Cash Transfers for Child Health Initiative

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Hosted by J-PAL South Asia at IFMR, the Cash Transfers for Child Health Initiative (CaTCH) seeks to improve child health by generating policy-relevant rigorous evidence on the design and delivery of cash transfer programs in India.

This initiative support is made possible with the generous support of the Bill and Melinda Gates Foundation.


About the Initiative | People | How to Apply | Evaluations

What does the Initiative focus on?

The initiative researches the impact of various cash transfer mechanisms that aim to improve child health. These transfers generally fall into three groups:

Unconditional cash transfers (UCTs), Conditional cash transfers (CCTs), and Pay for performance (P4P)

While cash serves as the primary means of transfer, CaTCH also looks at quasi-cash programs that provide cash alternatives, vouchers, or in-kind goods.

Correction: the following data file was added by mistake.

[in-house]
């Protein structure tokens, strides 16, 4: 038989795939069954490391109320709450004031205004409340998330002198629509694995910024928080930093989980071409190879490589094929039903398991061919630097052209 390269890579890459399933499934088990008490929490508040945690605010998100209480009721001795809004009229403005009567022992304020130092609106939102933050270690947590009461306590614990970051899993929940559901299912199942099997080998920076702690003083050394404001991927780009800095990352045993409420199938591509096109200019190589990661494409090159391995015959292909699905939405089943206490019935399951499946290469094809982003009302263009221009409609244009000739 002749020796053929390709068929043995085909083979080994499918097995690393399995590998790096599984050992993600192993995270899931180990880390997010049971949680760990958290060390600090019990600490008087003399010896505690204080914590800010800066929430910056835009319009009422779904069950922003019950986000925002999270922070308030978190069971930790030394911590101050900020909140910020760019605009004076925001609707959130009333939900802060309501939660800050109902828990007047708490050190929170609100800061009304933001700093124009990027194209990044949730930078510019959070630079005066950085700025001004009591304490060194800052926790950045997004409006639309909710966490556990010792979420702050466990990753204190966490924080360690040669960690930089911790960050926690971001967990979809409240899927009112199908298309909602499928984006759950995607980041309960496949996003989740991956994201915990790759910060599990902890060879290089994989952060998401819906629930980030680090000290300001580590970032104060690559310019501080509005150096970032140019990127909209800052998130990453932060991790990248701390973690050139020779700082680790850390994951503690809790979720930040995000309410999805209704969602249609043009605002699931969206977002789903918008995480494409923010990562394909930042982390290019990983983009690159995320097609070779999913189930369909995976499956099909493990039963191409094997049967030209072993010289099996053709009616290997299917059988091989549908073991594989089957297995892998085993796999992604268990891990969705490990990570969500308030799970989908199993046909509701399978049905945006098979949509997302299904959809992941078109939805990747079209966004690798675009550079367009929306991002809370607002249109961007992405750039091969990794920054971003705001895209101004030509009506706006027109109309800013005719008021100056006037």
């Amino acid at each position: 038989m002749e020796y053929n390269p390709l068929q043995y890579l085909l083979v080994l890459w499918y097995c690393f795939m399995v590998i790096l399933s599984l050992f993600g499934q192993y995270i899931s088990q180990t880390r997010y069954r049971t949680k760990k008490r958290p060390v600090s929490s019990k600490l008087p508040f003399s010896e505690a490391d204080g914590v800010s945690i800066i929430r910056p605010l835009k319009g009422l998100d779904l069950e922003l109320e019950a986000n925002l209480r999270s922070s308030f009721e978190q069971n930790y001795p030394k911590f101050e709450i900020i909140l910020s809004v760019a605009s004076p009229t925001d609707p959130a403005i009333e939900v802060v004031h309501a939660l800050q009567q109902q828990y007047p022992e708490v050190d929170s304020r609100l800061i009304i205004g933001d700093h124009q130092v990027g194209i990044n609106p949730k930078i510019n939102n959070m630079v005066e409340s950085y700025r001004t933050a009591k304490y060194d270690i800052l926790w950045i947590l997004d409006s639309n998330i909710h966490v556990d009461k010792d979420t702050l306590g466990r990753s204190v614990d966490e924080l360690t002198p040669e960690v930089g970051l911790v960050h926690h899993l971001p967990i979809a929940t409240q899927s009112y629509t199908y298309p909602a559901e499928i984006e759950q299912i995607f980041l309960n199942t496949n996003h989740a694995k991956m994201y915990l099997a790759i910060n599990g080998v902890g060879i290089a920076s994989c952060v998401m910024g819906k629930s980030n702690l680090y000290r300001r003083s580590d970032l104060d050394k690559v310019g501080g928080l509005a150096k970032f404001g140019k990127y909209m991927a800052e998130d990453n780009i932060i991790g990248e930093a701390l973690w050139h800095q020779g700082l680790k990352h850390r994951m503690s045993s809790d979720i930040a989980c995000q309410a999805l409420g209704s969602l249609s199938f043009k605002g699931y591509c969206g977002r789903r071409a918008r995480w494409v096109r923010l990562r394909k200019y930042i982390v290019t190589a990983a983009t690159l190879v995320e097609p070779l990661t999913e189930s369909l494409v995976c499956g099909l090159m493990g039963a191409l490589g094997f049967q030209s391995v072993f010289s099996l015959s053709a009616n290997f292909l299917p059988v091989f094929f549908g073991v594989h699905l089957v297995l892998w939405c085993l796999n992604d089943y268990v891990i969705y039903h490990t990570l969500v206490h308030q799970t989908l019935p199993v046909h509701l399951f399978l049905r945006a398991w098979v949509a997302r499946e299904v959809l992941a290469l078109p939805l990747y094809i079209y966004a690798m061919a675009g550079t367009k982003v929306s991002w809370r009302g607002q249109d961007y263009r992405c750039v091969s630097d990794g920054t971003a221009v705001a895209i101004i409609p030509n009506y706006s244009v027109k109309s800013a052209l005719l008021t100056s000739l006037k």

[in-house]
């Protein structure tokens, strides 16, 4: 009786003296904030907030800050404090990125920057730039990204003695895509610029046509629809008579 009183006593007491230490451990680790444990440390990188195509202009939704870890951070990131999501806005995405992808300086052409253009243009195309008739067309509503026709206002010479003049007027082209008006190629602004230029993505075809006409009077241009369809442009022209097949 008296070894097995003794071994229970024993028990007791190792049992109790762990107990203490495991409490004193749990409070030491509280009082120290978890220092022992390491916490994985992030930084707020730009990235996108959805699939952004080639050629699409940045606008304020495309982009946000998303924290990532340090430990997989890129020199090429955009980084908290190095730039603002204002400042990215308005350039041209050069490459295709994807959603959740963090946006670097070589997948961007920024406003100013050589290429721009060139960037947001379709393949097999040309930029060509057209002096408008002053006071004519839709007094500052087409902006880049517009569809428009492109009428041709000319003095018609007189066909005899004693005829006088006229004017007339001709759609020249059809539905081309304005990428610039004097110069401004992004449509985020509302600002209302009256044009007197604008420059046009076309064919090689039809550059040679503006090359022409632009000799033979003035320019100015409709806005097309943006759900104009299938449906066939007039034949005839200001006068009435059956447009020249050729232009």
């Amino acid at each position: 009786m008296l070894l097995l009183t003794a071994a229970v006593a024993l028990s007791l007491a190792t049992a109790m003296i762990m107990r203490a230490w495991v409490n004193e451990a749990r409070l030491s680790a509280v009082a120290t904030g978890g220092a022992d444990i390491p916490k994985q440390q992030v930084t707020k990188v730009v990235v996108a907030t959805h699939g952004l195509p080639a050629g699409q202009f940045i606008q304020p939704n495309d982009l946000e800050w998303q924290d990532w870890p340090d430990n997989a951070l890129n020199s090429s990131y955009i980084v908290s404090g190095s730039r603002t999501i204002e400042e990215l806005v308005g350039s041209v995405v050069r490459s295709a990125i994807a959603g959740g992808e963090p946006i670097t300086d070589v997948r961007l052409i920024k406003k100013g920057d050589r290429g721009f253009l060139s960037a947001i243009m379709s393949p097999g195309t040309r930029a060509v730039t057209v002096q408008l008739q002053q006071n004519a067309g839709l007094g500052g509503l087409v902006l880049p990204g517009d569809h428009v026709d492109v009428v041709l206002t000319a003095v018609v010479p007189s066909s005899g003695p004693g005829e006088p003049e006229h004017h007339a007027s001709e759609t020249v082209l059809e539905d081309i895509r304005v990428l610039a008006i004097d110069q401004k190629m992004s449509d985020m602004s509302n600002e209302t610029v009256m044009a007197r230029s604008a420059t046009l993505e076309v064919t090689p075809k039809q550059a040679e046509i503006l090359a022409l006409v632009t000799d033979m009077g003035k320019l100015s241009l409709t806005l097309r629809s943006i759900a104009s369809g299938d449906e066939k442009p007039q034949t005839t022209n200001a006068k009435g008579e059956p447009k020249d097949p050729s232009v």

Child health indicators of interest include, but are not limited to:

  • Infant mortality rates
  • Nutrition outcomes
  • Immunization completion rates
  • Anemia prevalence
  • Diarrhea incidence
  • Health service usage

How do we hope to improve child health?

The CaTCH initiative hopes to complete three important phases in systematically researching and informing policies on cash transfer programs targeted at health.

  1. The initiative will complete a comprehensive review of existing evidence on cash transfer programs, globally and in India. Using this review, the CaTCH team and J-PAL affiliates will identify key research gaps and potential government partners for collaboration.
  2. Using CaTCH resources, the Initiative will hold a competitive request for proposals (RFP) to fund quality randomized evaluations and scoping pilots to help in the design and evaluation of government cash transfer programs targeted at health.
  3. The initiative will share findings and results with government partners and the development community to inform new policies that will improve cash transfer design.

For more information, please contact Matthew Bunyi, initiative manager, at mbunyi@povertyactionlab.org.